Risk Management Implications of the Russian Invasion of Ukraine

Randy Sadler


August 11, 2022

Russia Ukraine War Risks

Russia’s invasion of the Ukraine has prompted a humanitarian crisis as millions of civilians flee the violence and thousands have been injured or killed. The invasion does not only have humanitarian implications, however—the impact has also been economic. As the war has unfolded and government sanctions escalate, the supply chain crisis has worsened. Combined with soaring inflation and energy market disruption, the business environment has grown more challenging with more than 750 firms in North American and Europe suspending operations in Russia altogether. New high-impact risks to business and industry continue to unfold from the conflict, revealing risk management tactics that should be considered to help protect companies from major disruptions. The following are some of the largest ways the invasion could impact business:

1. Supply Chain Disruption
Russia’s military action is creating chaos in global supply chains and markets for innumerable goods. The COVID pandemic already wreaked havoc on the world’s supply chain, and now violence in Europe is packing another detrimental punch.

Russia is a major exporter for more than energy, including food staples and strategic metals for luxury items. In all, more than 130 economies have at least one good or commodity import that is predominantly sourced from Russia, Ukraine and Belarus, according to a Bloomberg News analysis.

A recent Moody’s Analytics report characterized the Russia invasion as “the greatest risk facing global supply chains.” The report warned that the Russia-Ukraine crisis will “only exacerbate the situation for companies in many industries,” shifting away from the COVID pandemic. Moody’s pointed out that Russia supplies 40% of the world’s palladium, a key resource used in the production of semiconductors, and Ukraine produces 70% of the world's neon, a gas used in making computer chips. This impact on semiconductors could impact everything from the auto industry to the tech world.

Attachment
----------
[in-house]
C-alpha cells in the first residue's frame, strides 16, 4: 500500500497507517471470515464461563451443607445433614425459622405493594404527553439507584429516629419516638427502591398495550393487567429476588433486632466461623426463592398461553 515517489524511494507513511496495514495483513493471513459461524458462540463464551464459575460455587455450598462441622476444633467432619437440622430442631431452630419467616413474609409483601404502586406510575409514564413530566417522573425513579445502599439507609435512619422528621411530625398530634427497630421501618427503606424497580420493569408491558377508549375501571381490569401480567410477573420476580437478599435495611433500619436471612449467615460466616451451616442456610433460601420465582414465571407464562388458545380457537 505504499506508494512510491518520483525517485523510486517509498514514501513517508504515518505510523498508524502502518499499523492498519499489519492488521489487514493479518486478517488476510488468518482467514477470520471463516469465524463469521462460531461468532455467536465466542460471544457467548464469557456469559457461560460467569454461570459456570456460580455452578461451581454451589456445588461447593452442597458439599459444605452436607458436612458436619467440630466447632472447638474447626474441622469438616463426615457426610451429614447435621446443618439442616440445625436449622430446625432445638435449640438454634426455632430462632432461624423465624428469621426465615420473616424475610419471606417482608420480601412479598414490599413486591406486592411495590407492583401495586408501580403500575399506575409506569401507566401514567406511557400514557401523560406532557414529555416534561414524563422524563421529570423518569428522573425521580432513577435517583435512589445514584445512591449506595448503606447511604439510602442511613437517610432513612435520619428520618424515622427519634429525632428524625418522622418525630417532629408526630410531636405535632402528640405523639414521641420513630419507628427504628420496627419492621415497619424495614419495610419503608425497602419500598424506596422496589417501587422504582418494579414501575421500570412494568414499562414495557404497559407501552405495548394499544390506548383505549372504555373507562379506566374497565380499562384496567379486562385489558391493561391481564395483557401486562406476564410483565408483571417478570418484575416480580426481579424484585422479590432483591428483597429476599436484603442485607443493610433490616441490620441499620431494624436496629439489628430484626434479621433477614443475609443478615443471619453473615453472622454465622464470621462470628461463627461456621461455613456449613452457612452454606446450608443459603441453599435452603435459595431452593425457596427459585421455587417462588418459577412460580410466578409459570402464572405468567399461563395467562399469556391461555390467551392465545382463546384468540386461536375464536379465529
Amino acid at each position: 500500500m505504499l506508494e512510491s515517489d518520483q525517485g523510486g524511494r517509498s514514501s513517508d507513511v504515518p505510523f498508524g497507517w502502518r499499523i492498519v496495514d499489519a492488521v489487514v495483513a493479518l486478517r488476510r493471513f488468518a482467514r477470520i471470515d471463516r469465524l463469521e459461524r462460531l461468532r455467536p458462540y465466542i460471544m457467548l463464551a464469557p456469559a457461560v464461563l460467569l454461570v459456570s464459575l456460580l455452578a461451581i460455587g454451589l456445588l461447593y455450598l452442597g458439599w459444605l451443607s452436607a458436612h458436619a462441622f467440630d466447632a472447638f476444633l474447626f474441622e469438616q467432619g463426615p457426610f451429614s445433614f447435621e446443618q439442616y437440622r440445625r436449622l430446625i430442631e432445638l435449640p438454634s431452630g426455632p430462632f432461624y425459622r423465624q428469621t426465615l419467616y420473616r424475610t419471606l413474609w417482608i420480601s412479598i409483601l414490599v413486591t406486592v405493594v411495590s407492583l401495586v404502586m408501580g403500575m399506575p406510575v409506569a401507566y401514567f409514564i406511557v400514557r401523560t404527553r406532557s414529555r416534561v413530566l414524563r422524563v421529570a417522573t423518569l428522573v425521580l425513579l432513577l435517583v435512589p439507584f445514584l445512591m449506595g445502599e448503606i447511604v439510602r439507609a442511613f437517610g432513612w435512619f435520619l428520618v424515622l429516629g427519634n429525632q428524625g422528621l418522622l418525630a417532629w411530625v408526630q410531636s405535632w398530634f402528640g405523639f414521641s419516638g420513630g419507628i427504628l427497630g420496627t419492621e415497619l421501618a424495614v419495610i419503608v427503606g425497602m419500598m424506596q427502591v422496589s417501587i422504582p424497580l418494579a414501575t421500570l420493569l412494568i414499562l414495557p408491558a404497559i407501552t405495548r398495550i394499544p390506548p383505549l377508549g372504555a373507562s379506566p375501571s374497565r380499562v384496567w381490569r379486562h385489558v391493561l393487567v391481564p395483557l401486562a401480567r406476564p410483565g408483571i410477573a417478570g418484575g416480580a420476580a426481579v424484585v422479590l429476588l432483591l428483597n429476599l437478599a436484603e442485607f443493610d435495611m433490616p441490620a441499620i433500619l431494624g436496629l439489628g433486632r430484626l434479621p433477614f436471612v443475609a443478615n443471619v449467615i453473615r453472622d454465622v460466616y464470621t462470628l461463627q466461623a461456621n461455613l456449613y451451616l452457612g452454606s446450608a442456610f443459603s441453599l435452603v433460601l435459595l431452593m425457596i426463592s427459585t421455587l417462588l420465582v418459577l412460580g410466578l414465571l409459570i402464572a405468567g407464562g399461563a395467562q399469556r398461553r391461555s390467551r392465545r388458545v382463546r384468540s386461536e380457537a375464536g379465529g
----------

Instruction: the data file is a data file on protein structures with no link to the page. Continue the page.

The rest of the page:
2. Oil and Gas Under Pressure
Russia’s position as a major global producer of oil and gas—amid cascades of new sanctions being imposed daily from governments worldwide—has already cast waves of disruption on certain industrial sectors, with price spikes at gas pumps that have not been seen in years. Russia is the world’s  third-largest exporter of oil, and its second-largest exporter of natural gas. If sanctions continue, Russia may retaliate by cutting back fuel sales. Any interruption in the world’s fuel supply could be a black swan event with major financial implications.

3. Shortages and Rising PricesWheat, fertilizer, semiconductors and auto parts are currently experiencing some of the most dramatic shortages and rising prices, impacting a wide range of industries. According to an analysis by Goldman Sachs, the semiconductor shortage touches a 169 industries in some way. This wide-spread impact from the chip shortage could create a 1% hit to U.S. GDP as it is used in products like automobiles, smartphones, televisions, refrigerators, washing machines and LED bulbs.

Not even beer is immune. “Ukraine accounts for about 20% of beer’s usage of barley,” said Jim McGreevy, president and CEO of The Beer Institute. “It’s one of the top five global producers of barley, so brewers, particularly at a global level, will be watching the supply and price of barley.” Such a price hike could ultimately have an impact on restaurants and bars that were already reeling from the pandemic.

4. Loss of Key Suppliers
The dire impact to European nations cannot be overstated with many companies doing business with overseas clients feeling more than just an economic pinch. Many are losing key international suppliers, as a direct consequence of these recent events. The global uncertainty and market fluctuations, coupled with key supplier losses could disrupt businesses by creating conditions that are historically difficult to predict or insure against.

Risk Management Actions

The tragedies in Ukraine serve as a harsh reminder that military conflicts can unleash international economic strife—even in countries that are not directly involved or geographically close to Ukraine. There are actions businesses can take to address potential vulnerabilities and ensure they are protected:

  • Businesses should start by reviewing their business continuity plan and ensure they have a system for continuing the delivery of necessary products or services should a disruptive incident happen—ultimately ensuring ongoing operations.
  • Assessing the company’s insurance policies is also critical. It is important to know where the business is uninsured or underinsured. For example, is the business insured against loss of a key supplier?
  • Although it is late in the game to start now to mitigate risk associated with the war in the Ukraine, a captive insurance company can be beneficial in protecting against future crises. While traditional insurance policies may have gaps that can leave a business uncovered and vulnerable to losses, captive insurance policies can be customized and written to avoid exclusions. And since the premiums paid become profit after claims are paid, the wealth accumulation is beneficial in a time of crisis to weather the storm. Thus, it can serve as a solution to help businesses manage previously unforeseen risk factors spawned by international conflict.
Randy Sadler is a principal with CIC Services, LLC, where he consults directly with business owners, CEOs and CFOs in the formation of captive insurance programs.